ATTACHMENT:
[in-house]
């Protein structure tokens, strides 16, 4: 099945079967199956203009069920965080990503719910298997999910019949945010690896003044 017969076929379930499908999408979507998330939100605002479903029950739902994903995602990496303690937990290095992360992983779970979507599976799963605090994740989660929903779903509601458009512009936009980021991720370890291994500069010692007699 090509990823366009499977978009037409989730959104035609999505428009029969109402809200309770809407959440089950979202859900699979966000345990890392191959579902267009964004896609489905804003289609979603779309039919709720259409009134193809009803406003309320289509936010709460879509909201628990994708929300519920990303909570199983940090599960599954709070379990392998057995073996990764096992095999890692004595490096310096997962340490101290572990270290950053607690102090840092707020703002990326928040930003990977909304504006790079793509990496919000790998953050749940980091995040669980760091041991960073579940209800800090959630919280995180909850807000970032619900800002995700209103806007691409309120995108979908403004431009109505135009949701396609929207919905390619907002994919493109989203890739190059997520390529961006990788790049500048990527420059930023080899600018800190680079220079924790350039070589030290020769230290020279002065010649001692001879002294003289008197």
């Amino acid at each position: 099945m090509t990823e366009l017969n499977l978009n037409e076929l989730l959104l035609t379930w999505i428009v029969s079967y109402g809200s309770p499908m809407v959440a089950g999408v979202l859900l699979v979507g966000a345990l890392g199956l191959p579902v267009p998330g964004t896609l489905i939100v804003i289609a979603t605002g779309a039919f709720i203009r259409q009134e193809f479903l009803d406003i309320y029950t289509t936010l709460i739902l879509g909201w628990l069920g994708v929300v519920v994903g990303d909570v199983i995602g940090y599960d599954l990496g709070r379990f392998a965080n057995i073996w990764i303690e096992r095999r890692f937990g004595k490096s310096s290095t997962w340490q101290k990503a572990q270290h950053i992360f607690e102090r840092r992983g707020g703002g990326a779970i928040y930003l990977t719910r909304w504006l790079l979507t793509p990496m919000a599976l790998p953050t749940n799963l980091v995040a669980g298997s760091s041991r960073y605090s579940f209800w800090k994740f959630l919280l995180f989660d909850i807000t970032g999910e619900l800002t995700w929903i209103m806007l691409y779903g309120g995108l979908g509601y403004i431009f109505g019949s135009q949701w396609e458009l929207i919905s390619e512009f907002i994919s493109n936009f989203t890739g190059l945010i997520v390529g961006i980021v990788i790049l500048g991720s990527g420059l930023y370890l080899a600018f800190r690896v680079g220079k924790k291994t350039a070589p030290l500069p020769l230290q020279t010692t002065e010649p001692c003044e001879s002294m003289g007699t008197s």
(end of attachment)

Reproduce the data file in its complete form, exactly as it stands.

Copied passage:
[in-house]
């Protein structure tokens, strides 16, 4: 099945079967199956203009069920965080990503719910298997999910019949945010690896003044 017969076929379930499908999408979507998330939100605002479903029950739902994903995602990496303690937990290095992360992983779970979507599976799963605090994740989660929903779903509601458009512009936009980021991720370890291994500069010692007699 090509990823366009499977978009037409989730959104035609999505428009029969109402809200309770809407959440089950979202859900699979966000345990890392191959579902267009964004896609489905804003289609979603779309039919709720259409009134193809009803406003309320289509936010709460879509909201628990994708929300519920990303909570199983940090599960599954709070379990392998057995073996990764096992095999890692004595490096310096997962340490101290572990270290950053607690102090840092707020703002990326928040930003990977909304504006790079793509990496919000790998953050749940980091995040669980760091041991960073579940209800800090959630919280995180909850807000970032619900800002995700209103806007691409309120995108979908403004431009109505135009949701396609929207919905390619907002994919493109989203890739190059997520390529961006990788790049500048990527420059930023080899600018800190680079220079924790350039070589030290020769230290020279002065010649001692001879002294003289008197």
């Amino acid at each position: 099945m090509t990823e366009l017969n499977l978009n037409e076929l989730l959104l035609t379930w999505i428009v029969s079967y109402g809200s309770p499908m809407v959440a089950g999408v979202l859900l699979v979507g966000a345990l890392g199956l191959p579902v267009p998330g964004t896609l489905i939100v804003i289609a979603t605002g779309a039919f709720i203009r259409q009134e193809f479903l009803d406003i309320y029950t289509t936010l709460i739902l879509g909201w628990l069920g994708v929300v519920v994903g990303d909570v199983i995602g940090y599960d599954l990496g709070r379990f392998a965080n057995i073996w990764i303690e096992r095999r890692f937990g004595k490096s310096s290095t997962w340490q101290k990503a572990q270290h950053i992360f607690e102090r840092r992983g707020g703002g990326a779970i928040y930003l990977t719910r909304w504006l790079l979507t793509p990496m919000a599976l790998p953050t749940n799963l980091v995040a669980g298997s760091s041991r960073y605090s579940f209800w800090k994740f959630l919280l995180f989660d909850i807000t970032g999910e619900l800002t995700w929903i209103m806007l691409y779903g309120g995108l979908g509601y403004i431009f109505g019949s135009q949701w396609e458009l929207i919905s390619e512009f907002i994919s493109n936009f989203t890739g190059l945010i997520v390529g961006i980021v990788i790049l500048g991720s990527g420059l930023y370890l080899a600018f800190r690896v680079g220079k924790k291994t350039a070589p030290l500069p020769l230290q020279t010692t002065e010649p001692c003044e001879s002294m003289g007699t008197s």